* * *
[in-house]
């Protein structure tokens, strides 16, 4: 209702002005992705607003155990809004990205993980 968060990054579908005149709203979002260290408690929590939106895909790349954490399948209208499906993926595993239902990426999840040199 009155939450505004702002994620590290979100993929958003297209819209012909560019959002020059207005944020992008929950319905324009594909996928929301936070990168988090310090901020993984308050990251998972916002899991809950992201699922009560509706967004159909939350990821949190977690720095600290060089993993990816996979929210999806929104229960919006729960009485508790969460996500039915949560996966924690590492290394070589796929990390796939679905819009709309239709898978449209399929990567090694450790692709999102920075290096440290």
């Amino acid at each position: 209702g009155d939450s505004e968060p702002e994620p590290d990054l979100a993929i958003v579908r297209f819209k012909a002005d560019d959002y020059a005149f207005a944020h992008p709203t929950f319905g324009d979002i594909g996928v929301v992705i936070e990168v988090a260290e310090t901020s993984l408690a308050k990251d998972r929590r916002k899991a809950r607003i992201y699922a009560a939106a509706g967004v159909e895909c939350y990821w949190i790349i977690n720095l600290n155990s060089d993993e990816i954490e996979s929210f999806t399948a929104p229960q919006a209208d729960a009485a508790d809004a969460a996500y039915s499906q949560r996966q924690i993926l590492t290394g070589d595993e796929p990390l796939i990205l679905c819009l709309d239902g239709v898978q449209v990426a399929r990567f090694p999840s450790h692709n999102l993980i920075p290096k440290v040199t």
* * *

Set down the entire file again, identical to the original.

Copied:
[in-house]
């Protein structure tokens, strides 16, 4: 209702002005992705607003155990809004990205993980 968060990054579908005149709203979002260290408690929590939106895909790349954490399948209208499906993926595993239902990426999840040199 009155939450505004702002994620590290979100993929958003297209819209012909560019959002020059207005944020992008929950319905324009594909996928929301936070990168988090310090901020993984308050990251998972916002899991809950992201699922009560509706967004159909939350990821949190977690720095600290060089993993990816996979929210999806929104229960919006729960009485508790969460996500039915949560996966924690590492290394070589796929990390796939679905819009709309239709898978449209399929990567090694450790692709999102920075290096440290």
């Amino acid at each position: 209702g009155d939450s505004e968060p702002e994620p590290d990054l979100a993929i958003v579908r297209f819209k012909a002005d560019d959002y020059a005149f207005a944020h992008p709203t929950f319905g324009d979002i594909g996928v929301v992705i936070e990168v988090a260290e310090t901020s993984l408690a308050k990251d998972r929590r916002k899991a809950r607003i992201y699922a009560a939106a509706g967004v159909e895909c939350y990821w949190i790349i977690n720095l600290n155990s060089d993993e990816i954490e996979s929210f999806t399948a929104p229960q919006a209208d729960a009485a508790d809004a969460a996500y039915s499906q949560r996966q924690i993926l590492t290394g070589d595993e796929p990390l796939i990205l679905c819009l709309d239902g239709v898978q449209v990426a399929r990567f090694p999840s450790h692709n999102l993980i920075p290096k440290v040199t």